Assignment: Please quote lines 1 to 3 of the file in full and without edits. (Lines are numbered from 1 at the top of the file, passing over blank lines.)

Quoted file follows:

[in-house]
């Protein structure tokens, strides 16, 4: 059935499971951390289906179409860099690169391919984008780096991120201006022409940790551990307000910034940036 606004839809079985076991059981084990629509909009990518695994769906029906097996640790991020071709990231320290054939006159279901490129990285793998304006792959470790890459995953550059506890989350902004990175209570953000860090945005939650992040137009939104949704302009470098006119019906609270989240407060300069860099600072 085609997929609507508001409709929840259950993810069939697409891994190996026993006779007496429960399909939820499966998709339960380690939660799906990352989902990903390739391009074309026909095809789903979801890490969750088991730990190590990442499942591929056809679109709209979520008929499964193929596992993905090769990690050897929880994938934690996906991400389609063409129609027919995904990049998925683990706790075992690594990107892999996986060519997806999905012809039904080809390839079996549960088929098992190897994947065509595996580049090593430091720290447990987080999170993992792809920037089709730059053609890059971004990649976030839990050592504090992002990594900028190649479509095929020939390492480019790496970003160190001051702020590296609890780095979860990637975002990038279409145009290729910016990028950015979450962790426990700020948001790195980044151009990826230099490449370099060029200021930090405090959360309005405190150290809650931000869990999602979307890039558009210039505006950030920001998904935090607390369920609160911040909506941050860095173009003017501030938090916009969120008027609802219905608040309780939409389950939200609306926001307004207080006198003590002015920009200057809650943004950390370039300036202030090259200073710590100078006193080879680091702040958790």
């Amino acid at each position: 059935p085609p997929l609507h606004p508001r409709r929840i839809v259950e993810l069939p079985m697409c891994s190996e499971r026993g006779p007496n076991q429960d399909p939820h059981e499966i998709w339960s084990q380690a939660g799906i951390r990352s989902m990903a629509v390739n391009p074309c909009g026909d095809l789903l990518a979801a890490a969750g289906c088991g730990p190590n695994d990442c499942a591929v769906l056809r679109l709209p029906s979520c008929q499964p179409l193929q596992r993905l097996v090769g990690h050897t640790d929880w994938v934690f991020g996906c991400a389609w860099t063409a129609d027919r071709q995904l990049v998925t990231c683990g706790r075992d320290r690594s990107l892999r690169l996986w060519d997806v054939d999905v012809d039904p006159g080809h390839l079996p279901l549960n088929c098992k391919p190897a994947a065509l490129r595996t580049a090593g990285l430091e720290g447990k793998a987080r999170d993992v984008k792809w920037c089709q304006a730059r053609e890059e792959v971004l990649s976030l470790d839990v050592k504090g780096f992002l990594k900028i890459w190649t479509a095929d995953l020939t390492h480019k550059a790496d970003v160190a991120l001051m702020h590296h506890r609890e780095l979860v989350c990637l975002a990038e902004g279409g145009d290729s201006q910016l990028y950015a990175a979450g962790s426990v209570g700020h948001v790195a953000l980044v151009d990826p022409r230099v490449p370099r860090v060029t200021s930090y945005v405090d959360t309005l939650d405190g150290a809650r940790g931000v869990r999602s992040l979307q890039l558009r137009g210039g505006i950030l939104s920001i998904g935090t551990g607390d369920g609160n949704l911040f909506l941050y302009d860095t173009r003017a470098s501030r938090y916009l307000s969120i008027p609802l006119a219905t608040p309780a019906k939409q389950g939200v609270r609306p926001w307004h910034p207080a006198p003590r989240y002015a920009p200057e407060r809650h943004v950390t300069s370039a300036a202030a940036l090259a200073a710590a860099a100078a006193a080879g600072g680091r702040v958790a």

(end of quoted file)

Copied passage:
[in-house]
């Protein structure tokens, strides 16, 4: 059935499971951390289906179409860099690169391919984008780096991120201006022409940790551990307000910034940036 606004839809079985076991059981084990629509909009990518695994769906029906097996640790991020071709990231320290054939006159279901490129990285793998304006792959470790890459995953550059506890989350902004990175209570953000860090945005939650992040137009939104949704302009470098006119019906609270989240407060300069860099600072 085609997929609507508001409709929840259950993810069939697409891994190996026993006779007496429960399909939820499966998709339960380690939660799906990352989902990903390739391009074309026909095809789903979801890490969750088991730990190590990442499942591929056809679109709209979520008929499964193929596992993905090769990690050897929880994938934690996906991400389609063409129609027919995904990049998925683990706790075992690594990107892999996986060519997806999905012809039904080809390839079996549960088929098992190897994947065509595996580049090593430091720290447990987080999170993992792809920037089709730059053609890059971004990649976030839990050592504090992002990594900028190649479509095929020939390492480019790496970003160190001051702020590296609890780095979860990637975002990038279409145009290729910016990028950015979450962790426990700020948001790195980044151009990826230099490449370099060029200021930090405090959360309005405190150290809650931000869990999602979307890039558009210039505006950030920001998904935090607390369920609160911040909506941050860095173009003017501030938090916009969120008027609802219905608040309780939409389950939200609306926001307004207080006198003590002015920009200057809650943004950390370039300036202030090259200073710590100078006193080879680091702040958790």
């Amino acid at each position: 059935p085609p997929l609507h606004p508001r409709r929840i839809v259950e993810l069939p079985m697409c891994s190996e499971r026993g006779p007496n076991q429960d399909p939820h059981e499966i998709w339960s084990q380690a939660g799906i951390r990352s989902m990903a629509v390739n391009p074309c909009g026909d095809l789903l990518a979801a890490a969750g289906c088991g730990p190590n695994d990442c499942a591929v769906l056809r679109l709209p029906s979520c008929q499964p179409l193929q596992r993905l097996v090769g990690h050897t640790d929880w994938v934690f991020g996906c991400a389609w860099t063409a129609d027919r071709q995904l990049v998925t990231c683990g706790r075992d320290r690594s990107l892999r690169l996986w060519d997806v054939d999905v012809d039904p006159g080809h390839l079996p279901l549960n088929c098992k391919p190897a994947a065509l490129r595996t580049a090593g990285l430091e720290g447990k793998a987080r999170d993992v984008k792809w920037c089709q304006a730059r053609e890059e792959v971004l990649s976030l470790d839990v050592k504090g780096f992002l990594k900028i890459w190649t479509a095929d995953l020939t390492h480019k550059a790496d970003v160190a991120l001051m702020h590296h506890r609890e780095l979860v989350c990637l975002a990038e902004g279409g145009d290729s201006q910016l990028y950015a990175a979450g962790s426990v209570g700020h948001v790195a953000l980044v151009d990826p022409r230099v490449p370099r860090v060029t200021s930090y945005v405090d959360t309005l939650d405190g150290a809650r940790g931000v869990r999602s992040l979307q890039l558009r137009g210039g505006i950030l939104s920001i998904g935090t551990g607390d369920g609160n949704l911040f909506l941050y302009d860095t173009r003017a470098s501030r938090y916009l307000s969120i008027p609802l006119a219905t608040p309780a019906k939409q389950g939200v609270r609306p926001w307004h910034p207080a006198p003590r989240y002015a920009p200057e407060r809650h943004v950390t300069s370039a300036a202030a940036l090259a200073a710590a860099a100078a006193a080879g600072g680091r702040v958790a």